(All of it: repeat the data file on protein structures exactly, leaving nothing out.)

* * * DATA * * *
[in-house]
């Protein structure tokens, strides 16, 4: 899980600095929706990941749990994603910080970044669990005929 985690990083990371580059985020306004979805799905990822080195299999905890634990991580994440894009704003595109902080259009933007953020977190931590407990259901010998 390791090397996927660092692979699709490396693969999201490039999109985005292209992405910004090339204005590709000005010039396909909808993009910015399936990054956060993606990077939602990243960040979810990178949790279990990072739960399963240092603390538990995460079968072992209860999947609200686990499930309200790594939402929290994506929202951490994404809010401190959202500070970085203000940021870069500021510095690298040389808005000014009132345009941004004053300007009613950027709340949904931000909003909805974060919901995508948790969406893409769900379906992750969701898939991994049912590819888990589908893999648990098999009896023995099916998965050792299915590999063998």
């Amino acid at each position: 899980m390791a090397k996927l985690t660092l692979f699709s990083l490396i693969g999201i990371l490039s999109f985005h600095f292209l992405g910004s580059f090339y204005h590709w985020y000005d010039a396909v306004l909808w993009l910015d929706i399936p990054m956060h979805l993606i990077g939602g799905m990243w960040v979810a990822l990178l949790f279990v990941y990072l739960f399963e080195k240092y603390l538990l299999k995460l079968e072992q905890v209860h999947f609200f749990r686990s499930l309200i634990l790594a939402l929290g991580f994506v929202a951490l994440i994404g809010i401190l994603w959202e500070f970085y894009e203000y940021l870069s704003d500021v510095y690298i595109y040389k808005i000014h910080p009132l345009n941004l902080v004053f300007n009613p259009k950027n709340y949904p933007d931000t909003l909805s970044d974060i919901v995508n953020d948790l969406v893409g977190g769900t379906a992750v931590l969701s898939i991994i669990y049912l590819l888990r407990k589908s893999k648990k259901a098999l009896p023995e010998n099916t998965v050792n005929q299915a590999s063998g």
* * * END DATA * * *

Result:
[in-house]
């Protein structure tokens, strides 16, 4: 899980600095929706990941749990994603910080970044669990005929 985690990083990371580059985020306004979805799905990822080195299999905890634990991580994440894009704003595109902080259009933007953020977190931590407990259901010998 390791090397996927660092692979699709490396693969999201490039999109985005292209992405910004090339204005590709000005010039396909909808993009910015399936990054956060993606990077939602990243960040979810990178949790279990990072739960399963240092603390538990995460079968072992209860999947609200686990499930309200790594939402929290994506929202951490994404809010401190959202500070970085203000940021870069500021510095690298040389808005000014009132345009941004004053300007009613950027709340949904931000909003909805974060919901995508948790969406893409769900379906992750969701898939991994049912590819888990589908893999648990098999009896023995099916998965050792299915590999063998």
């Amino acid at each position: 899980m390791a090397k996927l985690t660092l692979f699709s990083l490396i693969g999201i990371l490039s999109f985005h600095f292209l992405g910004s580059f090339y204005h590709w985020y000005d010039a396909v306004l909808w993009l910015d929706i399936p990054m956060h979805l993606i990077g939602g799905m990243w960040v979810a990822l990178l949790f279990v990941y990072l739960f399963e080195k240092y603390l538990l299999k995460l079968e072992q905890v209860h999947f609200f749990r686990s499930l309200i634990l790594a939402l929290g991580f994506v929202a951490l994440i994404g809010i401190l994603w959202e500070f970085y894009e203000y940021l870069s704003d500021v510095y690298i595109y040389k808005i000014h910080p009132l345009n941004l902080v004053f300007n009613p259009k950027n709340y949904p933007d931000t909003l909805s970044d974060i919901v995508n953020d948790l969406v893409g977190g769900t379906a992750v931590l969701s898939i991994i669990y049912l590819l888990r407990k589908s893999k648990k259901a098999l009896p023995e010998n099916t998965v050792n005929q299915a590999s063998g």